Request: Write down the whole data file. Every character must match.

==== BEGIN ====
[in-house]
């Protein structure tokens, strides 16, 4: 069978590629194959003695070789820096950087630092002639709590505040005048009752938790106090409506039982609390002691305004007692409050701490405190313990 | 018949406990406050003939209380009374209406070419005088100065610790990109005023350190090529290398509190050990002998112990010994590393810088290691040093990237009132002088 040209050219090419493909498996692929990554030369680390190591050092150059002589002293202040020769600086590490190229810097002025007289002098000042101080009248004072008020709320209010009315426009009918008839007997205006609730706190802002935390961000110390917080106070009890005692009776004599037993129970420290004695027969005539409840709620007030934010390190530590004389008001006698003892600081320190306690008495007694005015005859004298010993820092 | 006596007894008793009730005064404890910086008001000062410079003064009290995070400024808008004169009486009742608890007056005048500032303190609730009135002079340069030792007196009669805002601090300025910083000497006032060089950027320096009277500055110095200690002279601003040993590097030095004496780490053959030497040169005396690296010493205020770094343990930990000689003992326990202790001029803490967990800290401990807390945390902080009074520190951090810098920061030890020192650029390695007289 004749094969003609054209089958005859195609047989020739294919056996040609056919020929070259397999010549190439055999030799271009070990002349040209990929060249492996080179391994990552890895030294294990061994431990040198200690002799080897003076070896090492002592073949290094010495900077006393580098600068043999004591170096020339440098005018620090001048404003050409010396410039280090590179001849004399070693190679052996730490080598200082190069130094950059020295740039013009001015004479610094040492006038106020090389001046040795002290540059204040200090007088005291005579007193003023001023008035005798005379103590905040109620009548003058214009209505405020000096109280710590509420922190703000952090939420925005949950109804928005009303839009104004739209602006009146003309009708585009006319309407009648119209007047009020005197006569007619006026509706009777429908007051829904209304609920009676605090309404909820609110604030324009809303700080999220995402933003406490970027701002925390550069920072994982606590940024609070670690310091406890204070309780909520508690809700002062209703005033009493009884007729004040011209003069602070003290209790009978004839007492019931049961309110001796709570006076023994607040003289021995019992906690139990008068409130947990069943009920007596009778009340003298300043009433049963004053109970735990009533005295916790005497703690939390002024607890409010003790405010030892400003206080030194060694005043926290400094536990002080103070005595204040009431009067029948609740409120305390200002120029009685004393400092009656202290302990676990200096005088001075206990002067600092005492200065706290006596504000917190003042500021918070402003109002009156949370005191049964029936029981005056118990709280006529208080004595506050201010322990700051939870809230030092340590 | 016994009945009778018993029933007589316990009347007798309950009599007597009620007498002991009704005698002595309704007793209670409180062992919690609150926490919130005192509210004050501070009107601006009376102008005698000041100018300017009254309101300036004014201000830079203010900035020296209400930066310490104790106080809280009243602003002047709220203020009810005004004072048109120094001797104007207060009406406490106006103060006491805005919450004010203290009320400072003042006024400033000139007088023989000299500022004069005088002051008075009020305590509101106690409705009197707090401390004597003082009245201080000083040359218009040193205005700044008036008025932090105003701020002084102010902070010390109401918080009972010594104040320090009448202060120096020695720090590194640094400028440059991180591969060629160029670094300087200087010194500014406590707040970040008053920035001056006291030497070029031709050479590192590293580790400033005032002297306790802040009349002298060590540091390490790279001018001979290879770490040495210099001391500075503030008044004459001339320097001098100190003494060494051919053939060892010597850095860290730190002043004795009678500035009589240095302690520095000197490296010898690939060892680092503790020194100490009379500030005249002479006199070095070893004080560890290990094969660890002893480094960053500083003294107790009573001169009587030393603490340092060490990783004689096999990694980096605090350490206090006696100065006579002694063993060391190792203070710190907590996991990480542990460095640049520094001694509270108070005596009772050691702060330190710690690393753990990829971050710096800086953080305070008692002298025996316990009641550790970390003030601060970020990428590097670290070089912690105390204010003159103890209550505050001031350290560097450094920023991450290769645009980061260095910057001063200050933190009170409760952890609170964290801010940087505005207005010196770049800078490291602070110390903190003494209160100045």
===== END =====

[in-house]
């Protein structure tokens, strides 16, 4: 069978590629194959003695070789820096950087630092002639709590505040005048009752938790106090409506039982609390002691305004007692409050701490405190313990 | 018949406990406050003939209380009374209406070419005088100065610790990109005023350190090529290398509190050990002998112990010994590393810088290691040093990237009132002088 040209050219090419493909498996692929990554030369680390190591050092150059002589002293202040020769600086590490190229810097002025007289002098000042101080009248004072008020709320209010009315426009009918008839007997205006609730706190802002935390961000110390917080106070009890005692009776004599037993129970420290004695027969005539409840709620007030934010390190530590004389008001006698003892600081320190306690008495007694005015005859004298010993820092 | 006596007894008793009730005064404890910086008001000062410079003064009290995070400024808008004169009486009742608890007056005048500032303190609730009135002079340069030792007196009669805002601090300025910083000497006032060089950027320096009277500055110095200690002279601003040993590097030095004496780490053959030497040169005396690296010493205020770094343990930990000689003992326990202790001029803490967990800290401990807390945390902080009074520190951090810098920061030890020192650029390695007289 004749094969003609054209089958005859195609047989020739294919056996040609056919020929070259397999010549190439055999030799271009070990002349040209990929060249492996080179391994990552890895030294294990061994431990040198200690002799080897003076070896090492002592073949290094010495900077006393580098600068043999004591170096020339440098005018620090001048404003050409010396410039280090590179001849004399070693190679052996730490080598200082190069130094950059020295740039013009001015004479610094040492006038106020090389001046040795002290540059204040200090007088005291005579007193003023001023008035005798005379103590905040109620009548003058214009209505405020000096109280710590509420922190703000952090939420925005949950109804928005009303839009104004739209602006009146003309009708585009006319309407009648119209007047009020005197006569007619006026509706009777429908007051829904209304609920009676605090309404909820609110604030324009809303700080999220995402933003406490970027701002925390550069920072994982606590940024609070670690310091406890204070309780909520508690809700002062209703005033009493009884007729004040011209003069602070003290209790009978004839007492019931049961309110001796709570006076023994607040003289021995019992906690139990008068409130947990069943009920007596009778009340003298300043009433049963004053109970735990009533005295916790005497703690939390002024607890409010003790405010030892400003206080030194060694005043926290400094536990002080103070005595204040009431009067029948609740409120305390200002120029009685004393400092009656202290302990676990200096005088001075206990002067600092005492200065706290006596504000917190003042500021918070402003109002009156949370005191049964029936029981005056118990709280006529208080004595506050201010322990700051939870809230030092340590 | 016994009945009778018993029933007589316990009347007798309950009599007597009620007498002991009704005698002595309704007793209670409180062992919690609150926490919130005192509210004050501070009107601006009376102008005698000041100018300017009254309101300036004014201000830079203010900035020296209400930066310490104790106080809280009243602003002047709220203020009810005004004072048109120094001797104007207060009406406490106006103060006491805005919450004010203290009320400072003042006024400033000139007088023989000299500022004069005088002051008075009020305590509101106690409705009197707090401390004597003082009245201080000083040359218009040193205005700044008036008025932090105003701020002084102010902070010390109401918080009972010594104040320090009448202060120096020695720090590194640094400028440059991180591969060629160029670094300087200087010194500014406590707040970040008053920035001056006291030497070029031709050479590192590293580790400033005032002297306790802040009349002298060590540091390490790279001018001979290879770490040495210099001391500075503030008044004459001339320097001098100190003494060494051919053939060892010597850095860290730190002043004795009678500035009589240095302690520095000197490296010898690939060892680092503790020194100490009379500030005249002479006199070095070893004080560890290990094969660890002893480094960053500083003294107790009573001169009587030393603490340092060490990783004689096999990694980096605090350490206090006696100065006579002694063993060391190792203070710190907590996991990480542990460095640049520094001694509270108070005596009772050691702060330190710690690393753990990829971050710096800086953080305070008692002298025996316990009641550790970390003030601060970020990428590097670290070089912690105390204010003159103890209550505050001031350290560097450094920023991450290769645009980061260095910057001063200050933190009170409760952890609170964290801010940087505005207005010196770049800078490291602070110390903190003494209160100045």